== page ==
MCDONALD OBSERVATORY
TELESCOPE SCHEDULING POLICIES AND PROCEDURES
 


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The second part of the proposal zooms in on the specific subject of the proposed observations. Which specific question do you want to tackle with your proposal? The third part gives a brief non-technical description of the proposed observations (the technical part is addressed later) and explains how these observations answer the goal of the proposal. It is important here to be both specific and realistic. Thus to state that a measurement of the B-V color of the target will determine the amount of dark matter in the Universe will not impress the panel unless you are able to specify through which steps you can do this. It is this part of the proposal which will to a large extent determine your standing with the panel. A realistic assessment of the expected results will show the panel that your scientific judgment is sound; an exaggerated claim will not.

If the method of analysis and/or interpretation has been described in an article, you may limit yourself to a brief outline, and provide a reference for the full detail. If the article only exists as a preprint, provide a web site or an ftp address where the preprint in question can be obtained. The panel should be provided with enough information to assess how reliable your proposed methods are.

Points of interest

When writing a proposal, it is advisable to keep in mind the following points.
  • Who will be interested in your results?
    Maybe only the proposer... but maybe all astronomers working on the same object, on the same class of objects, and indeed maybe many astronomers in different fields of interest. It is useful if you assess this in the proposal. The wider the possible interest in your results, the higher the ranking of your proposal.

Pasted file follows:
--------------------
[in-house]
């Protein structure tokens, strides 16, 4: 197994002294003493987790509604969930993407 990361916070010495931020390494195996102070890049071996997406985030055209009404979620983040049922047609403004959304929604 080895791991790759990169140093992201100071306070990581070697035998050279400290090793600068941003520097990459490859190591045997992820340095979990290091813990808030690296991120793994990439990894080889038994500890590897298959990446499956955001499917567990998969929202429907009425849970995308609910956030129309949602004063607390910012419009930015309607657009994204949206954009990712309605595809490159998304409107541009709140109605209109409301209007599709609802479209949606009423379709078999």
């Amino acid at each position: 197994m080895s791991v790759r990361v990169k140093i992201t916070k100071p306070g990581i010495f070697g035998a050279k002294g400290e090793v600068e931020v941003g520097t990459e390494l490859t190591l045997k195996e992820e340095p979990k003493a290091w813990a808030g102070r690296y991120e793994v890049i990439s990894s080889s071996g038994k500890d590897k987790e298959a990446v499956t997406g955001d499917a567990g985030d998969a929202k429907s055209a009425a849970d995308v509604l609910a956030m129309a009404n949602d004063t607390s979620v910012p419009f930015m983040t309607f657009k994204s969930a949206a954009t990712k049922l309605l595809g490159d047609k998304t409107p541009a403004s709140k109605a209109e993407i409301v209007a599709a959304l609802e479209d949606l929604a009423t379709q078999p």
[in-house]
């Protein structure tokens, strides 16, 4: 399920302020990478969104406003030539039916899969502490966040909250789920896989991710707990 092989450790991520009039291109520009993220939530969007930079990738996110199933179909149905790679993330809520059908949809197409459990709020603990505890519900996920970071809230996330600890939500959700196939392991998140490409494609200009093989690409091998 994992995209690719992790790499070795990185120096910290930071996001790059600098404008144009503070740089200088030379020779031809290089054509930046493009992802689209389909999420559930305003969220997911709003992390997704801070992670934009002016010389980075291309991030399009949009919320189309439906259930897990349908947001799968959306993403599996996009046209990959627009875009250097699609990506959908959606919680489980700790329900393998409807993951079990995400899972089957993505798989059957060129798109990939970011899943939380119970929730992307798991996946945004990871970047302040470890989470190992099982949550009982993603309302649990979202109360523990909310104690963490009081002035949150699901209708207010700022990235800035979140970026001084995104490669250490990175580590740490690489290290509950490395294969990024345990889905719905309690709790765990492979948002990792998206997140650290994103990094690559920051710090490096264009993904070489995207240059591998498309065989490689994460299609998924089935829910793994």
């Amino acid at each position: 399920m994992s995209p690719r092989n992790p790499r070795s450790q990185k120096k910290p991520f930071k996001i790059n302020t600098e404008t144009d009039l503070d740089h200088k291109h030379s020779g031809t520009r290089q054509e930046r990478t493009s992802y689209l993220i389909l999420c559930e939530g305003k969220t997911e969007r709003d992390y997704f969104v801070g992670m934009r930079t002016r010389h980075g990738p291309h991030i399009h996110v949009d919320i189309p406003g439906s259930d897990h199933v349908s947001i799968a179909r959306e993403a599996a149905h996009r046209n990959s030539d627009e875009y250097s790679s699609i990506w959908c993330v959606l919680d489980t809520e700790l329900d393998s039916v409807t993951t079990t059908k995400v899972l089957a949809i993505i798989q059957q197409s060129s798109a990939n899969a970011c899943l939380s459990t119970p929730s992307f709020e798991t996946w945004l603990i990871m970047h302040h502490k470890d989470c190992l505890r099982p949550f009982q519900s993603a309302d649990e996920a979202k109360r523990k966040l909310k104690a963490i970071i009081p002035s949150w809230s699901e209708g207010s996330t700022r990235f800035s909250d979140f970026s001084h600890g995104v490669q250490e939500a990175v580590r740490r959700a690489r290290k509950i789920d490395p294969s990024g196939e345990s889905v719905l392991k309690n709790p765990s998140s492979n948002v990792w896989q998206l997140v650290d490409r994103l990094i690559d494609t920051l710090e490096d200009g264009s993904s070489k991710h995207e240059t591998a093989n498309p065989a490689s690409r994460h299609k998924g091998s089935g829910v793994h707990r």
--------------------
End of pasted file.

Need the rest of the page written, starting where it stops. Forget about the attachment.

• Do you have theoretical backup?
    If so, the value of your proposal is enhanced. For example, if your proposal aims to determine the element abundances in an M dwarf or an S0 galaxy, it will be useful if you can show that you have the ability to obtain theoretical line strengths as a function of abundance. If you wish to determine the amount of dark matter in a cluster of galaxies, it helps if you can show that you have simulations which indicate that the proposed data will suffice to do this.
  • Are you capable of handling the data?
    An indication of this is always useful; it is mandatory if the data analysis is complicated and not straightforward. The best way to show that you can do the job is to refer to your track record in the form of earlier publications. If this doesn't exist, because you are embarking on a new field, you may wish to propose a pilot study first so as to be able to show your mettle.
  • Statistics
    You should show awareness of the statistical aspects of your proposed observations. For example, if ten similar systems have been observed, and you propose to observe number eleven, you must assess how much can be learned from the one new system that hasn't been learned yet from the previous ten. If a hundred systems have been observed, and you propose to observe ten more, you cannot claim that the statistics will be improved dramatically, unless you show that the proposed targets cover a range of parameters that is not well covered by the earlier observations.
  • Target selection
    It is useful to explain why you selected your specific target(s). For example, if you wish to determine the amount of dark matter in the galaxy cluster Abell A2218, explain why this cluster is a better target than other clusters. Possible answers to explore include
    • the galaxies in this cluster are bright and can be observed in relatively short exposures
    • many velocities have been measured already, to which your data can be usefully added
    • simulations show that the galaxies in this cluster are well distributed to determine the dark matter distribution
    • the amount of dark matter has already been determined with another method, to which our results can be compared usefully.




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3 November 2003
McDonald Observatory · The University of Texas at Austin · Austin, Texas 78712
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